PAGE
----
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Research Briefing

Australian Firms Need to Become Future Ready

Australian firms are seizing newfound opportunities to tackle some of the more challenging organizational “explosions” as they work to become future-ready digital enterprises.
By Peter Weill, Kristine Dery, and Stephanie Woerner
Abstract

Becoming a future-ready digital organization is challenging. In our study of 1311 firms globally, we found that just 22% of large firms had tackled the disruptive changes—what we call organizational “explosions”—needed to achieve great customer experiences while maintaining operational efficiency. This has proved even harder for Australian firms—just 3% were future ready. In particular, Australian firms appeared to struggle with tough organizational issues like reassigning decision rights. The COVID-19 crisis has accelerated decision making around digital transformation, and there is a significant opportunity for Australian firms to progress faster along pathways to becoming future ready. This briefing explores our data on 131 Australian firms in our global study and frames the opportunities for success.

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As every leader in Australia focuses on all the challenges of COVID-19 , we also need to take time to create our best possible future. Now is the perfect moment, when everyone expects disruption, to start creating the firm you’ve always dreamt of leading. And there is plenty of opportunity. In a 2019 MIT CISR global survey of over 1,300 firms,[foot]MIT CISR 2019 TMT and Transformation Survey (N=1311), data collected in 2019–2020. MIT CISR collaborated with ADAPT, an Australian IT events, research, and advisory practice, to acquire data from Australian firms (N=131), a subset of the global sample. In the global sample, 917 firms self-reported a net profit margin, which correlated significantly with actual profit margin at the p<.01 level. Net profit margin was compared to industry. Each dimension was calculated using four measures. Findings also draw from 2020 discussions, based on this data, with senior Australian business leaders.[/foot] only 3 percent of Australian firms were “Future Ready,”[foot]See introductory MIT CISR research on Future Ready firms in P. Weill and S. L. Woerner, “Future Ready? Pick Your Pathway for Digital Business Transformation,” MIT Sloan CISR Research Briefing, Vol. XVII, No. 9, September 2017, https://cisr.mit.edu/publication/2017_0901_DigitalPathways_WeillWoerner.[/foot] compared to 22 percent of firms overall. In this briefing, we share the insights from this research and propose actions to make your firm Future Ready.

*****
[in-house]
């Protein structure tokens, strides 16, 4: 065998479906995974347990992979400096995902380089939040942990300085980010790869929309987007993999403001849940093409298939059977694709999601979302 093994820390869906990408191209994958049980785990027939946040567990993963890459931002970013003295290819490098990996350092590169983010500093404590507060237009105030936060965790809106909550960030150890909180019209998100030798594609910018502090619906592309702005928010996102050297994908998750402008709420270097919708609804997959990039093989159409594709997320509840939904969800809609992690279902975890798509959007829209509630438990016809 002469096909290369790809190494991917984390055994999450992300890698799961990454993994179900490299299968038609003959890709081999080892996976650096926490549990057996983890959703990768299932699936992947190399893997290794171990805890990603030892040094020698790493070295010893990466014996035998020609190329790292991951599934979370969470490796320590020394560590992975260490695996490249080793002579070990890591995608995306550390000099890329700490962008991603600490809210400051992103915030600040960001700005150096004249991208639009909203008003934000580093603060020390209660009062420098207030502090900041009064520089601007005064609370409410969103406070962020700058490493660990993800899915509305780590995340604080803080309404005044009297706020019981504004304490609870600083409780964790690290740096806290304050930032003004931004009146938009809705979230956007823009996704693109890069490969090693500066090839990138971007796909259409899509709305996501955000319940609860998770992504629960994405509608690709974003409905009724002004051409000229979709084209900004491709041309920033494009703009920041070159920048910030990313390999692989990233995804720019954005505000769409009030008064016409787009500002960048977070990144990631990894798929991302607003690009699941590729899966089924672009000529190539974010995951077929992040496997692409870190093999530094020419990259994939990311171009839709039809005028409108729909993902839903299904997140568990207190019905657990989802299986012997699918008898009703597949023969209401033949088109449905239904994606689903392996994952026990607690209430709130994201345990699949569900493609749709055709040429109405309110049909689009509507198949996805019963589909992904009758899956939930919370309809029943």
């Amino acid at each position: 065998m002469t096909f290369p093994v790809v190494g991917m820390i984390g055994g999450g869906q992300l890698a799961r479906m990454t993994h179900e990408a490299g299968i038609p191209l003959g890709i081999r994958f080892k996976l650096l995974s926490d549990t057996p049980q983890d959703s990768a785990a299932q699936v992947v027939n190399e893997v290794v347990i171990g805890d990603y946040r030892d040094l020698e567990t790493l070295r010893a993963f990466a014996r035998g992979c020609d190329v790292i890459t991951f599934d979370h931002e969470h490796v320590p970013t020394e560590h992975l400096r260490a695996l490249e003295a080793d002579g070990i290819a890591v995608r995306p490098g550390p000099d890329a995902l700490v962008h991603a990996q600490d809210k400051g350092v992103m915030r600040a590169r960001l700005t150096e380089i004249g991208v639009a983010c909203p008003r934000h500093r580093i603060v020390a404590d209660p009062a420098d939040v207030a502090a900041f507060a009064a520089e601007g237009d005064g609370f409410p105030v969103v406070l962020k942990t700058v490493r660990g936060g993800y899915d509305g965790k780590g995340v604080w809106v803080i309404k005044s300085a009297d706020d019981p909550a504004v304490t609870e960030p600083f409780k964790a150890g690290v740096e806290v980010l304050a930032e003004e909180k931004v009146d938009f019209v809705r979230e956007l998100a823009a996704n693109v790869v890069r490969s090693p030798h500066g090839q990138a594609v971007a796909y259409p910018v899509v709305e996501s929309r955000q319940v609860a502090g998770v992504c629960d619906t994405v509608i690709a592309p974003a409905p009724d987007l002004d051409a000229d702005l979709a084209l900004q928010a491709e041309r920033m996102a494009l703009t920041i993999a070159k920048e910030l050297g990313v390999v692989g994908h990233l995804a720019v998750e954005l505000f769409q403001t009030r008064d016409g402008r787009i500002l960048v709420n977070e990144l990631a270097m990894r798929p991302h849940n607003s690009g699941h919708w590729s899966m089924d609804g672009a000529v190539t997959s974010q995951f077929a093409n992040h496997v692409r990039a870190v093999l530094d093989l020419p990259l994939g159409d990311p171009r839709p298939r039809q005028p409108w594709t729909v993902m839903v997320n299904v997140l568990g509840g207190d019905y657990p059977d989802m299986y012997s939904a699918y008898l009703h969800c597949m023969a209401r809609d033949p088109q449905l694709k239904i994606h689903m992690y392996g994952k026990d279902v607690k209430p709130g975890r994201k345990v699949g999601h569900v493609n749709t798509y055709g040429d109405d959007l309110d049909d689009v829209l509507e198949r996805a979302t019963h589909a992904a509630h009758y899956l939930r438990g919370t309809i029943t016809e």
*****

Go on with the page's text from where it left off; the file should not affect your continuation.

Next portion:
Crisis as Catalyst for Change

One of the few upsides of the COVID-19 crisis is that firms are proving that digital ways of doing business are effective. Gone are many of the previous objections: “it won’t work,” “we’re not ready,” “customers don’t want it,” “it won’t be as good,” and “it’s not secure.” Shayne Elliott, CEO of ANZ, summed up the opportunity: “Great companies will harness it and most will strip back to the old ways. Time will tell which one we are, but we know which one we want to be.”[foot]James Thomson, “ANZ bids good riddance to bureaucracy,” The Australian Financial Review, 14 May, 2020, https://www.afr.com/work-and-careers/leaders/anz-bids-good-riddance-to-bureaucracy-20200512-p54s96.[/foot]

Australia Trails in Transformation

For three years MIT CISR has been measuring firms’ progress towards being Future Ready. A Future Ready firm has achieved step changes, relative to its competitors, in both customer experience and operational efficiency, typically using technology. Future Ready firms can simultaneously cut cost and generate new revenue. They monetize their data ethically, and dynamically partner with small and large firms alike to add value. They reuse digital business services to quickly provide customers with more tailored options, and they can either lead or participate in digital ecosystems.[foot]P. Weill and S. L. Woerner, “Future Ready? Pick Your Pathway for Digital Business Transformation.”[/foot] But most firms start the Future Ready journey in the pre-transformed state of “Silos and Spaghetti,” with complex landscapes of processes, systems, and data, and only outperform via the heroics of their people. This is not a sustainable model.

In our latest study, 22 percent of firms globally were Future Ready, and these firms had 19.3 percentage points higher margin and 26.6 percentage points higher growth than their industry average—huge premiums. But of the 131 Australian firms in the survey, only 3 percent were Future Ready, with 79 percent of firms still operating as Silos and Spaghetti. The average performance of these Australian firms was at least 3 percentage points lower than their global peers on both margin and growth (see figure 1).

Figure 1: Australian Firms Lag in Becoming “Future Ready”